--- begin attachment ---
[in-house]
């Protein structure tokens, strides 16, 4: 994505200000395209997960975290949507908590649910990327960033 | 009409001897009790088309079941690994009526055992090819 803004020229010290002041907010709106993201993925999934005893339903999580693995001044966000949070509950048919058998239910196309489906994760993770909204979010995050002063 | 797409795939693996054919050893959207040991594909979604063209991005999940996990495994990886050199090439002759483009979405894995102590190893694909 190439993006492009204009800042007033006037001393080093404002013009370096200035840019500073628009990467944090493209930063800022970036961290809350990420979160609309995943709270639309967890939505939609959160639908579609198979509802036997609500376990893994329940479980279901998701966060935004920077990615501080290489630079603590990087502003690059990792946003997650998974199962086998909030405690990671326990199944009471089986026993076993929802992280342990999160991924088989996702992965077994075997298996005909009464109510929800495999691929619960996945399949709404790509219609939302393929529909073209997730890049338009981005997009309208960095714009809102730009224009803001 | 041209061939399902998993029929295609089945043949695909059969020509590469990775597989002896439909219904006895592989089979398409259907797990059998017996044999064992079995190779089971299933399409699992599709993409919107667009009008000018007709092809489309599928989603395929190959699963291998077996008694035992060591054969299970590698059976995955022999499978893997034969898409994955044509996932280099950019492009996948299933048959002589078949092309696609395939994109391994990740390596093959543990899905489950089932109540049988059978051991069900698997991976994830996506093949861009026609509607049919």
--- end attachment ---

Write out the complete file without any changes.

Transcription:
[in-house]
């Protein structure tokens, strides 16, 4: 994505200000395209997960975290949507908590649910990327960033 | 009409001897009790088309079941690994009526055992090819 803004020229010290002041907010709106993201993925999934005893339903999580693995001044966000949070509950048919058998239910196309489906994760993770909204979010995050002063 | 797409795939693996054919050893959207040991594909979604063209991005999940996990495994990886050199090439002759483009979405894995102590190893694909 190439993006492009204009800042007033006037001393080093404002013009370096200035840019500073628009990467944090493209930063800022970036961290809350990420979160609309995943709270639309967890939505939609959160639908579609198979509802036997609500376990893994329940479980279901998701966060935004920077990615501080290489630079603590990087502003690059990792946003997650998974199962086998909030405690990671326990199944009471089986026993076993929802992280342990999160991924088989996702992965077994075997298996005909009464109510929800495999691929619960996945399949709404790509219609939302393929529909073209997730890049338009981005997009309208960095714009809102730009224009803001 | 041209061939399902998993029929295609089945043949695909059969020509590469990775597989002896439909219904006895592989089979398409259907797990059998017996044999064992079995190779089971299933399409699992599709993409919107667009009008000018007709092809489309599928989603395929190959699963291998077996008694035992060591054969299970590698059976995955022999499978893997034969898409994955044509996932280099950019492009996948299933048959002589078949092309696609395939994109391994990740390596093959543990899905489950089932109540049988059978051991069900698997991976994830996506093949861009026609509607049919």